• The Montgomery County Police Department and Montgomery County State’s Attorney’s Office for the investigation and prosecution into a hate crimes case involving a series of tire-slashing vandalisms that targeted members of the Latino community, spanning a 4 year period, with 22 victims, and over 100 separate cases documented for investigation
  • The Baltimore Joint Terrorism Task Force for accomplishments which include the disruption of a terrorist plot to attack Washington, DC and foiling an attempt to bomb a U.S. Armed Forces recruiting center in Maryland
  • The Raleigh-Durham Joint Terrorism Task Force and federal prosecutors for the investigation and prosecution of Daniel Patrick Boyd and his co-conspirators, a homegrown violent extremist group which made plans to wage jihad overseas and in the U.S.

FBI Investigates Alleged Terrorist Threat in Tenn.

Steve Neavling

The FBI is joining an investigation into an alleged terrorist threat in Nashville, News Channel 5 reports.

Amal Abdullahi, 29, was arrested last week on allegations she made terrorist threats to coworkers at CEVA Logistics, saying she was prepared to be a martyr for Allah and that nonbelievers should die, News Channel 5 reported.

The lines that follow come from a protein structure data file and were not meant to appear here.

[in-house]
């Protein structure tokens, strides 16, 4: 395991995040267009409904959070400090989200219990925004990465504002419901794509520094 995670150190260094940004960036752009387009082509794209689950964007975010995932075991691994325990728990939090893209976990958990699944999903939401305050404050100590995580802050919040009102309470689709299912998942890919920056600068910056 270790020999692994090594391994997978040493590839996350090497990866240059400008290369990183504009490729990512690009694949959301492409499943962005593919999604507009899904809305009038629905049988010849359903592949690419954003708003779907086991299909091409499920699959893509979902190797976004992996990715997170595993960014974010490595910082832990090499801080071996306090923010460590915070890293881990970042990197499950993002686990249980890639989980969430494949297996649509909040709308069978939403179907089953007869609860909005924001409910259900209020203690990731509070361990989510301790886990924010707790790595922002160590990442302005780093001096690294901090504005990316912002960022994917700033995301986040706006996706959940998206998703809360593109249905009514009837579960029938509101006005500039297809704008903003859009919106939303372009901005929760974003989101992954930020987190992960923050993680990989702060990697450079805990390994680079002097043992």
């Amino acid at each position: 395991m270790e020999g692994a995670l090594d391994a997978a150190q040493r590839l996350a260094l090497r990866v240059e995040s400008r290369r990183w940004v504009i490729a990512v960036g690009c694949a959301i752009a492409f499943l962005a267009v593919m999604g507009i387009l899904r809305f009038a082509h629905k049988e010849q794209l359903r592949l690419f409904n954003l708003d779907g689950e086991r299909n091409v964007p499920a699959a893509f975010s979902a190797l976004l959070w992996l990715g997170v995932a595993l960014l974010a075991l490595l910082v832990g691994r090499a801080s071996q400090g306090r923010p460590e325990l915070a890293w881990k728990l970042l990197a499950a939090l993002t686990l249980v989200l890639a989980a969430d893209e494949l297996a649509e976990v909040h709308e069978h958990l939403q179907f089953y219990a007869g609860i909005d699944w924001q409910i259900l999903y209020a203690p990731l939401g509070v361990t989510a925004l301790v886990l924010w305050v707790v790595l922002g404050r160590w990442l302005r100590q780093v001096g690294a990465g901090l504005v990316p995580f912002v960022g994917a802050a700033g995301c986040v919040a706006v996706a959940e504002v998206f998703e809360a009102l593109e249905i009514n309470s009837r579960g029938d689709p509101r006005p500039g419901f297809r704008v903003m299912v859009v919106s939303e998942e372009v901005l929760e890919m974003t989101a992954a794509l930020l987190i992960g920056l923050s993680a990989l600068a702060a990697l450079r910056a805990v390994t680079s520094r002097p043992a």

According to interviews with coworkers, Abdullahi said nonbelievers should die and soon the country will be predominately Muslim.

After the company asked for charges to be filed, Abdullahi was jailed on a $50,000 bond, according to New Channel 5.

Stories of Other Interest

IG Says Justice Department Underreported Terrorism Statistics

Steve Neavling 

The Office of Inspector General said the Justice Department misreported terrorism statistics to Congress, the Associated Press reports.

The report, released Thursday, shows the Justice Department charged 544 people with terrorism-related crimes in the six years since the Sept. 11, attacks, not 512, as reported by the Justice Department, according to the AP.

In addition, 324 people were convicted or pleaded guilty to terrorism-related charges, not 319.

While the numbers were  not significantly understated, the inspector general said such information must be reported accurately and more carefully, the AP reported.

Feds to Release Bacteria into Boston’s Subway System in Simulated Attack

Steve Neavling

 The Department of Homeland Security is releasing dead bacteria into Boston’s Subway System to test its new bio-terror sensing detector, the Business Insider reports.

Scientists will release Bacillus subtilis, a non-toxic bacterium found in soil, water, air and decomposing plant matter, as part of a simulated biological weapon attack.

It can’t cause disease, according to the Business Insider.

The idea is to monitor the spread of the bacteria for the next six months, according to the Business Insider.